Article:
Minolta PROD-20’S Review – A Sheep in Wolf’s Clothing?

On paper, the Minolta PROD-20’S makes almost no sense. It’s nothing more than a dressed up cheap plastic Point and Shoot camera. Why would anyone pay over $100 for a camera that (internally anyway) is basically identical to the Minolta Freedom 202, a camera that you can probably find in good working condition for under $10. Looking at the specs isn’t exactly exciting either. A slow triplet (?) lens, limited ISO range, and fully automatic flash… who wants that? Is it really worth buying, or is it (as another review called it) just a sheep in wolf’s clothing?

Here’s what it has,

Lens – 35mm/4.5 triplet (some sources say it could be 4 elements in 4 groups)
Shutter – In lens shutter with speeds 1/40s – 1/150s (source unconfirmed)
Film Speed – Crippled DX decoding; films below ISO 400 are exposed as ISO 100, those above as ISO 400. Non-DX films exposed as ISO 100.
Focus – Active infrared autofocus from 0,95 m to infinity.
Finder – Simple bright-line viewfinder. No parallax correction.
Flash – Built-in, automatically activated, no manual override.
Self Timer – Electronic, On or Off.
Film transport – Automatic loading, advance and rewind.
Battery – 1x BR-P2N lithium battery

If you buy a complete original kit, it includes,

Camera
Metal lens cap
Leather bag
Strap
Retro style cardboard box
Assorted paperwork – manuals, etc. I’m not certain on what is all included in the paperwork.

In early 2015, after being intrigued by the PROD-20’S for years, I bought an incomplete kit which only included the camera, lens cap, leather bag, and strap.
After using the camera for almost 2 years, here are my thoughts on it.

The camera looks and feels great. I’ll be quite honest here, as shallow as it may sound, the looks were a pretty major factor in my interest and purchase of the PROD-20’S. The fit and finish is quite good. The top and bottom plates, and the plate around the lens,  are all metal, finished in satin chrome, as is the lens cap. The leatherette is a dark brown faux leather, and any visible plastic is also dark brown. I think the combination of the dark brown and satin chrome looks fantastic. The viewfinder is actually decently sized. To load the battery, the entire bottom plate comes off, reminiscent of old bottom loading rangefinders. With the battery in and film loaded, the camera has enough weight that it doesn’t feel cheap and flimsy. Another reason that I bought this camera, is because it has two proper neck strap lugs. It’s surprisingly difficult to find P&S film cameras with neck strap lugs. Most have a single wrist strap lug, or two lugs on the end of the camera for attaching a shoulder strap. Because of my particular situation and ALS, I can’t really use any camera on my own unless it has a neck strap that holds the camera up horizontally.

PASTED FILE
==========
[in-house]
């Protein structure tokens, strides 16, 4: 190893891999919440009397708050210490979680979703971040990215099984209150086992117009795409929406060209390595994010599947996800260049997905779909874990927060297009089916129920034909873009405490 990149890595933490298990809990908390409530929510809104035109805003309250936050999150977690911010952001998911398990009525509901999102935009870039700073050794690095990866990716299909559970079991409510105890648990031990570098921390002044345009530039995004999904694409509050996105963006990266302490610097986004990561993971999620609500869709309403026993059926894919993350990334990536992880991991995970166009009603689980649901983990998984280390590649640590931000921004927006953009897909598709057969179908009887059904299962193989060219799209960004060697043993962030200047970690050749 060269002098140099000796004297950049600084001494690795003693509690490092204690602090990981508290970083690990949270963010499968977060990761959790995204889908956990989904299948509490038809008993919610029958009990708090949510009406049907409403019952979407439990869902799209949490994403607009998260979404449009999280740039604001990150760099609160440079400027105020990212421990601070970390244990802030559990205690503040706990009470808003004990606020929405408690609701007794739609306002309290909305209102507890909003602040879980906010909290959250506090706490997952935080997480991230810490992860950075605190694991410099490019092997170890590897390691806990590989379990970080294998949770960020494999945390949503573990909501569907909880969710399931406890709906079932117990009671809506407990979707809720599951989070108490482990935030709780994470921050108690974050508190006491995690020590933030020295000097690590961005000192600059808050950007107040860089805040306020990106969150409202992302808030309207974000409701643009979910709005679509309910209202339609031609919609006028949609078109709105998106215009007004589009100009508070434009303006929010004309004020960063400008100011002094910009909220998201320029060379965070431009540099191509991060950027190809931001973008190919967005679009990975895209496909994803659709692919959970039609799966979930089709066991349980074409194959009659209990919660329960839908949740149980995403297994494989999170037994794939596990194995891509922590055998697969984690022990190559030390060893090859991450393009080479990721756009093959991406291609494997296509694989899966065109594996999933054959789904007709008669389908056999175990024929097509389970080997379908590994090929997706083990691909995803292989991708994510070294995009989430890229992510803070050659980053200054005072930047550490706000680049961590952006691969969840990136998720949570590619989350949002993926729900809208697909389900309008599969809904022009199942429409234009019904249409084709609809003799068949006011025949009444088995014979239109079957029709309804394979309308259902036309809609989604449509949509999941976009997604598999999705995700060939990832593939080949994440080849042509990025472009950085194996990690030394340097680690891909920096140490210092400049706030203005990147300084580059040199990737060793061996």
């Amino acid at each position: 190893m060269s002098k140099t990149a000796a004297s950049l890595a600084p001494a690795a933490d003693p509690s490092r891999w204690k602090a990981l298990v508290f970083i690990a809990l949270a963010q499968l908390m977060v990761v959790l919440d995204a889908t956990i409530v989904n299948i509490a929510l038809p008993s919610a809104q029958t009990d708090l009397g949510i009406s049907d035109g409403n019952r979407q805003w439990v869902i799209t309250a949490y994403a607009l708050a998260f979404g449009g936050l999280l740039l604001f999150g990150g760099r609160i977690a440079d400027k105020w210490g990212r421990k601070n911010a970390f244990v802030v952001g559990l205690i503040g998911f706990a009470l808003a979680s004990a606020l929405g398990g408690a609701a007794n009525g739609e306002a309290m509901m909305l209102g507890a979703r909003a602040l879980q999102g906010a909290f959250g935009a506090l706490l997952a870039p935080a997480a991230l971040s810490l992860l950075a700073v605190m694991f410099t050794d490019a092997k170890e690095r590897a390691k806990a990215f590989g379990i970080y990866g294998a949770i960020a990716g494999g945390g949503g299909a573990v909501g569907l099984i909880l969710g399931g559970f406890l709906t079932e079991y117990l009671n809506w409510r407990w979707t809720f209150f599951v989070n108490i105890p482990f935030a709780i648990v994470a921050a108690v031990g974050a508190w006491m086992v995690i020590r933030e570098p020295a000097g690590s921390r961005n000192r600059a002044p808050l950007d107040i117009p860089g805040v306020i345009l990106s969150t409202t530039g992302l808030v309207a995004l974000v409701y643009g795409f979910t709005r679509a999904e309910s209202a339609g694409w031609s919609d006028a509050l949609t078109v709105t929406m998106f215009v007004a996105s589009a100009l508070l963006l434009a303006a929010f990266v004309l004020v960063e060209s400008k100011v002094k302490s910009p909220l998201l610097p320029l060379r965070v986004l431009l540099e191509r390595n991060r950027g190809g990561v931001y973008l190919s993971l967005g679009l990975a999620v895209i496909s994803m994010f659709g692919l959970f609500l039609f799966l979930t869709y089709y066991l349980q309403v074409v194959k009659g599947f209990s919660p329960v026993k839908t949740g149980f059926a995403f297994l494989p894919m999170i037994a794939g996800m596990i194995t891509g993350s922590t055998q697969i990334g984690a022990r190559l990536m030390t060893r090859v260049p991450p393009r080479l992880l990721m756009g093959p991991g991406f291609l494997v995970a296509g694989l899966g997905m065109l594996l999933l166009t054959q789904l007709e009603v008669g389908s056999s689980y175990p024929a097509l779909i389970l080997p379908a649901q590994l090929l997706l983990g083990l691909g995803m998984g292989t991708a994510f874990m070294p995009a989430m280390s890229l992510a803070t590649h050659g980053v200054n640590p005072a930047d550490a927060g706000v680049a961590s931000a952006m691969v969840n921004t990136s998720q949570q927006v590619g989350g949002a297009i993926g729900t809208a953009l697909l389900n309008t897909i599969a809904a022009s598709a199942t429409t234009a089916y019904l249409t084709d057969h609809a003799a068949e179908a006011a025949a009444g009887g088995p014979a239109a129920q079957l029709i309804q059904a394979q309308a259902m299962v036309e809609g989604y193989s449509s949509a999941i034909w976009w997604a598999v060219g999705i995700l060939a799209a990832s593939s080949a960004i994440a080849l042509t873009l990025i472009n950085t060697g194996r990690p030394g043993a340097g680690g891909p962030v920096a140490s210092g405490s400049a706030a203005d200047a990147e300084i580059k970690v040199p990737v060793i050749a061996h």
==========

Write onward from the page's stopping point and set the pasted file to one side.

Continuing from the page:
It’s about as simple to use camera as there is. Auto film loading (just drop in film, pull leader out over spool, close back), auto exposure, auto focus, auto flash (whenever camera decides ambient light is insufficient), and auto rewind. The only controls on the camera are the shutter button and a self timer switch. The self timer switch looks like an old fashion mechanical lever, but is really just an electronic on/off switch.  User control is really limited to just framing and shooting.

Most serious photographers will tell you that it all comes down to the lens though. Take the Olympus Stylus Epic for example. It is another fully automatic P&S film camera, and it’s almost universally lauded as one of the best P&S cameras money can buy. Most of that fame comes from the superb 35/2.8 lens on the Stylus Epic. Compared to the Olympus, the lens on the PROD-20’S is, quite frankly, terrible. With a maximum aperture of f/4.5, it’s about as slow as P&S cameras get, it is sharp(ish) in the center and not at all sharp in the corners, it has terrible barrel distortion and terrible lateral chromatic aberrations, and it has low contrast, Really not much going for this lens is there? Over the years, I’ve come to realize that there is a big difference between Image Quality and Quality of Image. I think to often people obsess about Image Quality, and lose sight of Quality of Image.  The PROD-20’S is rather unimpressive when it comes to the conventional idea of of image quality, but in my opinion it has loads of character which all add to the quality of image. I like a razor sharp, aberration free lens as much as anyone, but sometimes it’s nice and just plain fun to make images where sharpness isn’t a big part of it.

So, while it may just be a sheep in wolf’s clothing, it looks cool as hell, it’s fun as hell, and I absolutely love the images I get from it.

Here are some of my favorites,

 

 

 

 

 

 

 

 

 

 

 

 

 

 

 

 

 

 

 

 

 

 

 

 

 

 

 

2 Comments

  1. branden January 18, 2017

    What a weird camera. Thanks for doing the write-up on it, and proving again that it’s not the camera that makes the image. You’ve got some great shots with this contraption. I think my favorites are the last two.

  2. Jim Grey January 18, 2017

    Such appealing colors! And the lens is sharp enough, at least at blog resolution. It looks like this is a fun camera.

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